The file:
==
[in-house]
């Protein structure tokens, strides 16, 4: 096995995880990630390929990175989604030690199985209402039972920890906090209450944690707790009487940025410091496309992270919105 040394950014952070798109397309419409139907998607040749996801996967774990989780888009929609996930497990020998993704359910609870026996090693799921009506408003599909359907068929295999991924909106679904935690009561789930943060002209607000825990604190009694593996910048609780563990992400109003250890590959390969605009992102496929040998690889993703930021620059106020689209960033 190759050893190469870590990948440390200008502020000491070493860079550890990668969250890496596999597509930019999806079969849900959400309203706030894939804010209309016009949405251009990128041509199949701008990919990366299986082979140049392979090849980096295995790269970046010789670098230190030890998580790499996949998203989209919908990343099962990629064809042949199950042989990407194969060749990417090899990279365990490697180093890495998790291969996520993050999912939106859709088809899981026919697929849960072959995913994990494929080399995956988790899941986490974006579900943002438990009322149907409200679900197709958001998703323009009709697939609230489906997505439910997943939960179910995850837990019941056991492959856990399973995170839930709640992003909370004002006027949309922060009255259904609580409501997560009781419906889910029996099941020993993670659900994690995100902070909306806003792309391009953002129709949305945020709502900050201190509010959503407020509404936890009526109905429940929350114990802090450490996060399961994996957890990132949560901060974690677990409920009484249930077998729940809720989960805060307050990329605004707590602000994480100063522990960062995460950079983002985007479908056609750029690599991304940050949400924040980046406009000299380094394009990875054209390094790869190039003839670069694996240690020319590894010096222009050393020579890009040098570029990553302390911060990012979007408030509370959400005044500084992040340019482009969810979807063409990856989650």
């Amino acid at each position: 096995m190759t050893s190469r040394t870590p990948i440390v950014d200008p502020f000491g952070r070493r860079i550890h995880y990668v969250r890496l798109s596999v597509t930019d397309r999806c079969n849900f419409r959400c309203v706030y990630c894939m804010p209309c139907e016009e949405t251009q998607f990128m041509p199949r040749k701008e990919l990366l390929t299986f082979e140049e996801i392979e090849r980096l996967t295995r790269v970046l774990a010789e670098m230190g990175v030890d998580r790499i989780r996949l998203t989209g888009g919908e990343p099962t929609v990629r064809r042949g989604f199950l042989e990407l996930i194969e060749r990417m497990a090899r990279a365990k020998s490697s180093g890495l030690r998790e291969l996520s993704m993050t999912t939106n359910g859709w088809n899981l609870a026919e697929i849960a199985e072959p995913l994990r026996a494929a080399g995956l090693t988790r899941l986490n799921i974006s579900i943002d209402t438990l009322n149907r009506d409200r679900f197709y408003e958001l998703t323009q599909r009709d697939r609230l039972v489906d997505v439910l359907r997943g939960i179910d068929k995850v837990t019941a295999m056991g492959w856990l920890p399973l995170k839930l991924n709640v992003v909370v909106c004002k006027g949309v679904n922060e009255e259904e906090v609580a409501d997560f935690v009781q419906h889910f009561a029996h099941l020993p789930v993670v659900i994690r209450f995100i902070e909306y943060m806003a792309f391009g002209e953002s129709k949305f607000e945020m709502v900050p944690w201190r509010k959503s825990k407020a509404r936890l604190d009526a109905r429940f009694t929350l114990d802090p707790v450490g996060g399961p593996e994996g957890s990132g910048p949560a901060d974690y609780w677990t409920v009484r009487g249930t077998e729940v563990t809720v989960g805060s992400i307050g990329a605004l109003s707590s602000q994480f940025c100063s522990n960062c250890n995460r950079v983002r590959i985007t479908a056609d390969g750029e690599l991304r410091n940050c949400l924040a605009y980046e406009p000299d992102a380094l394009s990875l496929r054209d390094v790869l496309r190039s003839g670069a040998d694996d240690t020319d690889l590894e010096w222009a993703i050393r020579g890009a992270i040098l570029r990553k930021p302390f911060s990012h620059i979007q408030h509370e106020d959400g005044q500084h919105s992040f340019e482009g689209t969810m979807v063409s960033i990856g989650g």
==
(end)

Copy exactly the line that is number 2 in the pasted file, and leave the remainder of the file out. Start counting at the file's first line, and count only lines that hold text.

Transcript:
């Protein structure tokens, strides 16, 4: 096995995880990630390929990175989604030690199985209402039972920890906090209450944690707790009487940025410091496309992270919105 040394950014952070798109397309419409139907998607040749996801996967774990989780888009929609996930497990020998993704359910609870026996090693799921009506408003599909359907068929295999991924909106679904935690009561789930943060002209607000825990604190009694593996910048609780563990992400109003250890590959390969605009992102496929040998690889993703930021620059106020689209960033 190759050893190469870590990948440390200008502020000491070493860079550890990668969250890496596999597509930019999806079969849900959400309203706030894939804010209309016009949405251009990128041509199949701008990919990366299986082979140049392979090849980096295995790269970046010789670098230190030890998580790499996949998203989209919908990343099962990629064809042949199950042989990407194969060749990417090899990279365990490697180093890495998790291969996520993050999912939106859709088809899981026919697929849960072959995913994990494929080399995956988790899941986490974006579900943002438990009322149907409200679900197709958001998703323009009709697939609230489906997505439910997943939960179910995850837990019941056991492959856990399973995170839930709640992003909370004002006027949309922060009255259904609580409501997560009781419906889910029996099941020993993670659900994690995100902070909306806003792309391009953002129709949305945020709502900050201190509010959503407020509404936890009526109905429940929350114990802090450490996060399961994996957890990132949560901060974690677990409920009484249930077998729940809720989960805060307050990329605004707590602000994480100063522990960062995460950079983002985007479908056609750029690599991304940050949400924040980046406009000299380094394009990875054209390094790869190039003839670069694996240690020319590894010096222009050393020579890009040098570029990553302390911060990012979007408030509370959400005044500084992040340019482009969810979807063409990856989650």